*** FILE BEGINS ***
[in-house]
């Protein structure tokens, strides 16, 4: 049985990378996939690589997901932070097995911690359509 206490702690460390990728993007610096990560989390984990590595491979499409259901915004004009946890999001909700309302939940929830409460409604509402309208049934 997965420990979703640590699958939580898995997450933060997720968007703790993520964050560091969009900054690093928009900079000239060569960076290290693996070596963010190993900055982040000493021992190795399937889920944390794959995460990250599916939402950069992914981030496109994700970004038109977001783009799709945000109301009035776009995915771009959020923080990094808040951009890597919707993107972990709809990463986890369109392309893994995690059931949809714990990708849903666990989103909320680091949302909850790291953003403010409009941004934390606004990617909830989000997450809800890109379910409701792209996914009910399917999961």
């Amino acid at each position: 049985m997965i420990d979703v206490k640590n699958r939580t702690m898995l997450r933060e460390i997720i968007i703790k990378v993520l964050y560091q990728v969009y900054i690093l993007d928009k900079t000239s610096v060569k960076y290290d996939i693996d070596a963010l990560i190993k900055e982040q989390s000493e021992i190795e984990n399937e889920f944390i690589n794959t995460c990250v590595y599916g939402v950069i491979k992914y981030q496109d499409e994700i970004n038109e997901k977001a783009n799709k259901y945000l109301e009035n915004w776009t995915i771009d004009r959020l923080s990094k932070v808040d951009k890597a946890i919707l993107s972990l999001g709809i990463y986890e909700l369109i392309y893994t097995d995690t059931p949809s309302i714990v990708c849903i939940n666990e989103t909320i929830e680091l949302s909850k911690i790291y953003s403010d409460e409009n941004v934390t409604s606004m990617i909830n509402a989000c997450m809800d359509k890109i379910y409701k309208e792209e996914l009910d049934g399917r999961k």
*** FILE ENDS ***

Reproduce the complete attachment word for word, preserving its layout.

[in-house]
């Protein structure tokens, strides 16, 4: 049985990378996939690589997901932070097995911690359509 206490702690460390990728993007610096990560989390984990590595491979499409259901915004004009946890999001909700309302939940929830409460409604509402309208049934 997965420990979703640590699958939580898995997450933060997720968007703790993520964050560091969009900054690093928009900079000239060569960076290290693996070596963010190993900055982040000493021992190795399937889920944390794959995460990250599916939402950069992914981030496109994700970004038109977001783009799709945000109301009035776009995915771009959020923080990094808040951009890597919707993107972990709809990463986890369109392309893994995690059931949809714990990708849903666990989103909320680091949302909850790291953003403010409009941004934390606004990617909830989000997450809800890109379910409701792209996914009910399917999961």
């Amino acid at each position: 049985m997965i420990d979703v206490k640590n699958r939580t702690m898995l997450r933060e460390i997720i968007i703790k990378v993520l964050y560091q990728v969009y900054i690093l993007d928009k900079t000239s610096v060569k960076y290290d996939i693996d070596a963010l990560i190993k900055e982040q989390s000493e021992i190795e984990n399937e889920f944390i690589n794959t995460c990250v590595y599916g939402v950069i491979k992914y981030q496109d499409e994700i970004n038109e997901k977001a783009n799709k259901y945000l109301e009035n915004w776009t995915i771009d004009r959020l923080s990094k932070v808040d951009k890597a946890i919707l993107s972990l999001g709809i990463y986890e909700l369109i392309y893994t097995d995690t059931p949809s309302i714990v990708c849903i939940n666990e989103t909320i929830e680091l949302s909850k911690i790291y953003s403010d409460e409009n941004v934390t409604s606004m990617i909830n509402a989000c997450m809800d359509k890109i379910y409701k309208e792209e996914l009910d049934g399917r999961k």